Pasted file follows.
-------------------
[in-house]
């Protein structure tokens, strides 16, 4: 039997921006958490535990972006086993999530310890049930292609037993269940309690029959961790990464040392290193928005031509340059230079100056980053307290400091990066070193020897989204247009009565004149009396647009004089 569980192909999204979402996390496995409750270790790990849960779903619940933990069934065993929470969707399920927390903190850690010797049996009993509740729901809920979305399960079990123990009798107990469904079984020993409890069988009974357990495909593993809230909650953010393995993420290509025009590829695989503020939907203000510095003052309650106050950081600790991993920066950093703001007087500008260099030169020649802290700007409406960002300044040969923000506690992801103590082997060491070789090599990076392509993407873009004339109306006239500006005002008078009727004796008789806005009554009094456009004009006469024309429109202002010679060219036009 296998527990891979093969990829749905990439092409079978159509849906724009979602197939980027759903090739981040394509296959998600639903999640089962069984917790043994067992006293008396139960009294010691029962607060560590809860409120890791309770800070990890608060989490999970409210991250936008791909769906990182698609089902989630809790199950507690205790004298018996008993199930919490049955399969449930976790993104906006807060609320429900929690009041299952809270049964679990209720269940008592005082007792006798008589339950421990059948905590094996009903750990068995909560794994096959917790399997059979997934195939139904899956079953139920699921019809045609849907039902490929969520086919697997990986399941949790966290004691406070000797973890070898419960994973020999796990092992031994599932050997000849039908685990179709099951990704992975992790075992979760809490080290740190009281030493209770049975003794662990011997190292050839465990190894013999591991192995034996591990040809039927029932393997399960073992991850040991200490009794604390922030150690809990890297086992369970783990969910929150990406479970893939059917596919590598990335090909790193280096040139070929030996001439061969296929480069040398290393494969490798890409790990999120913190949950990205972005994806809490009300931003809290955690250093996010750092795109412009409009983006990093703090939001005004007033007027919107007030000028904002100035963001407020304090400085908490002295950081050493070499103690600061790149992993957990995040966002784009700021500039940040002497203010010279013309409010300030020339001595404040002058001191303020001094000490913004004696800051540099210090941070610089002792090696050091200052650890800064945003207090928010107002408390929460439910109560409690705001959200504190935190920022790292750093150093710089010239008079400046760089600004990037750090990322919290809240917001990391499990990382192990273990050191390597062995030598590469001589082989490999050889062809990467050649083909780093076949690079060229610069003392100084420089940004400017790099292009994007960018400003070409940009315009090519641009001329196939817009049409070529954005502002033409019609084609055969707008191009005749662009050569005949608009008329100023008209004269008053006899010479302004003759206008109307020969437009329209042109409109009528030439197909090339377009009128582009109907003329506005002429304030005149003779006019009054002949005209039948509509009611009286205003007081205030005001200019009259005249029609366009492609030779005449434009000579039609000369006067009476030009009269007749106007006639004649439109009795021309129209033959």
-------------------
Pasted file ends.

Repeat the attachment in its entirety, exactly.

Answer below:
[in-house]
């Protein structure tokens, strides 16, 4: 039997921006958490535990972006086993999530310890049930292609037993269940309690029959961790990464040392290193928005031509340059230079100056980053307290400091990066070193020897989204247009009565004149009396647009004089 569980192909999204979402996390496995409750270790790990849960779903619940933990069934065993929470969707399920927390903190850690010797049996009993509740729901809920979305399960079990123990009798107990469904079984020993409890069988009974357990495909593993809230909650953010393995993420290509025009590829695989503020939907203000510095003052309650106050950081600790991993920066950093703001007087500008260099030169020649802290700007409406960002300044040969923000506690992801103590082997060491070789090599990076392509993407873009004339109306006239500006005002008078009727004796008789806005009554009094456009004009006469024309429109202002010679060219036009 296998527990891979093969990829749905990439092409079978159509849906724009979602197939980027759903090739981040394509296959998600639903999640089962069984917790043994067992006293008396139960009294010691029962607060560590809860409120890791309770800070990890608060989490999970409210991250936008791909769906990182698609089902989630809790199950507690205790004298018996008993199930919490049955399969449930976790993104906006807060609320429900929690009041299952809270049964679990209720269940008592005082007792006798008589339950421990059948905590094996009903750990068995909560794994096959917790399997059979997934195939139904899956079953139920699921019809045609849907039902490929969520086919697997990986399941949790966290004691406070000797973890070898419960994973020999796990092992031994599932050997000849039908685990179709099951990704992975992790075992979760809490080290740190009281030493209770049975003794662990011997190292050839465990190894013999591991192995034996591990040809039927029932393997399960073992991850040991200490009794604390922030150690809990890297086992369970783990969910929150990406479970893939059917596919590598990335090909790193280096040139070929030996001439061969296929480069040398290393494969490798890409790990999120913190949950990205972005994806809490009300931003809290955690250093996010750092795109412009409009983006990093703090939001005004007033007027919107007030000028904002100035963001407020304090400085908490002295950081050493070499103690600061790149992993957990995040966002784009700021500039940040002497203010010279013309409010300030020339001595404040002058001191303020001094000490913004004696800051540099210090941070610089002792090696050091200052650890800064945003207090928010107002408390929460439910109560409690705001959200504190935190920022790292750093150093710089010239008079400046760089600004990037750090990322919290809240917001990391499990990382192990273990050191390597062995030598590469001589082989490999050889062809990467050649083909780093076949690079060229610069003392100084420089940004400017790099292009994007960018400003070409940009315009090519641009001329196939817009049409070529954005502002033409019609084609055969707008191009005749662009050569005949608009008329100023008209004269008053006899010479302004003759206008109307020969437009329209042109409109009528030439197909090339377009009128582009109907003329506005002429304030005149003779006019009054002949005209039948509509009611009286205003007081205030005001200019009259005249029609366009492609030779005449434009000579039609000369006067009476030009009269007749106007006639004649439109009795021309129209033959």